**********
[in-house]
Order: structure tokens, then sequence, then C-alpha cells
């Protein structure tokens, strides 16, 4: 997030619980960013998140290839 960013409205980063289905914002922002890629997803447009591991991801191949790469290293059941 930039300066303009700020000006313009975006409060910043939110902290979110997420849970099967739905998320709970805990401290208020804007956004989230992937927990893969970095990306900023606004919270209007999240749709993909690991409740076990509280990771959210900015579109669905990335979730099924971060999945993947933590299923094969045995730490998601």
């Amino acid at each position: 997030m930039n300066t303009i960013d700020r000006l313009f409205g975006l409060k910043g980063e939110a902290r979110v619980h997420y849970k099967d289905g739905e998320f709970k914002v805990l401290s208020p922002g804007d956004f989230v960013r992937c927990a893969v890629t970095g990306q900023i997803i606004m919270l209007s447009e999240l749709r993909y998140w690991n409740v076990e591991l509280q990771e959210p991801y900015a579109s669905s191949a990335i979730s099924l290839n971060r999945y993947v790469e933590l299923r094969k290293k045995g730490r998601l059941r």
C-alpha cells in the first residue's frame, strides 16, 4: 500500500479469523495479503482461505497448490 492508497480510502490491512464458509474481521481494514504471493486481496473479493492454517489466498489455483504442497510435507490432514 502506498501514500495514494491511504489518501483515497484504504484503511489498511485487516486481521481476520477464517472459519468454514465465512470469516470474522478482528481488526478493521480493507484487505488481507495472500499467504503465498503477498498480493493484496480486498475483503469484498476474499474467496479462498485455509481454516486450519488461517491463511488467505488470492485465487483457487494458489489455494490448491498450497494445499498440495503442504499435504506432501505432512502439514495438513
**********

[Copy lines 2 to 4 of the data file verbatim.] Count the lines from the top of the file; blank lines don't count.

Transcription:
Order: structure tokens, then sequence, then C-alpha cells
């Protein structure tokens, strides 16, 4: 997030619980960013998140290839 960013409205980063289905914002922002890629997803447009591991991801191949790469290293059941 930039300066303009700020000006313009975006409060910043939110902290979110997420849970099967739905998320709970805990401290208020804007956004989230992937927990893969970095990306900023606004919270209007999240749709993909690991409740076990509280990771959210900015579109669905990335979730099924971060999945993947933590299923094969045995730490998601």
């Amino acid at each position: 997030m930039n300066t303009i960013d700020r000006l313009f409205g975006l409060k910043g980063e939110a902290r979110v619980h997420y849970k099967d289905g739905e998320f709970k914002v805990l401290s208020p922002g804007d956004f989230v960013r992937c927990a893969v890629t970095g990306q900023i997803i606004m919270l209007s447009e999240l749709r993909y998140w690991n409740v076990e591991l509280q990771e959210p991801y900015a579109s669905s191949a990335i979730s099924l290839n971060r999945y993947v790469e933590l299923r094969k290293k045995g730490r998601l059941r």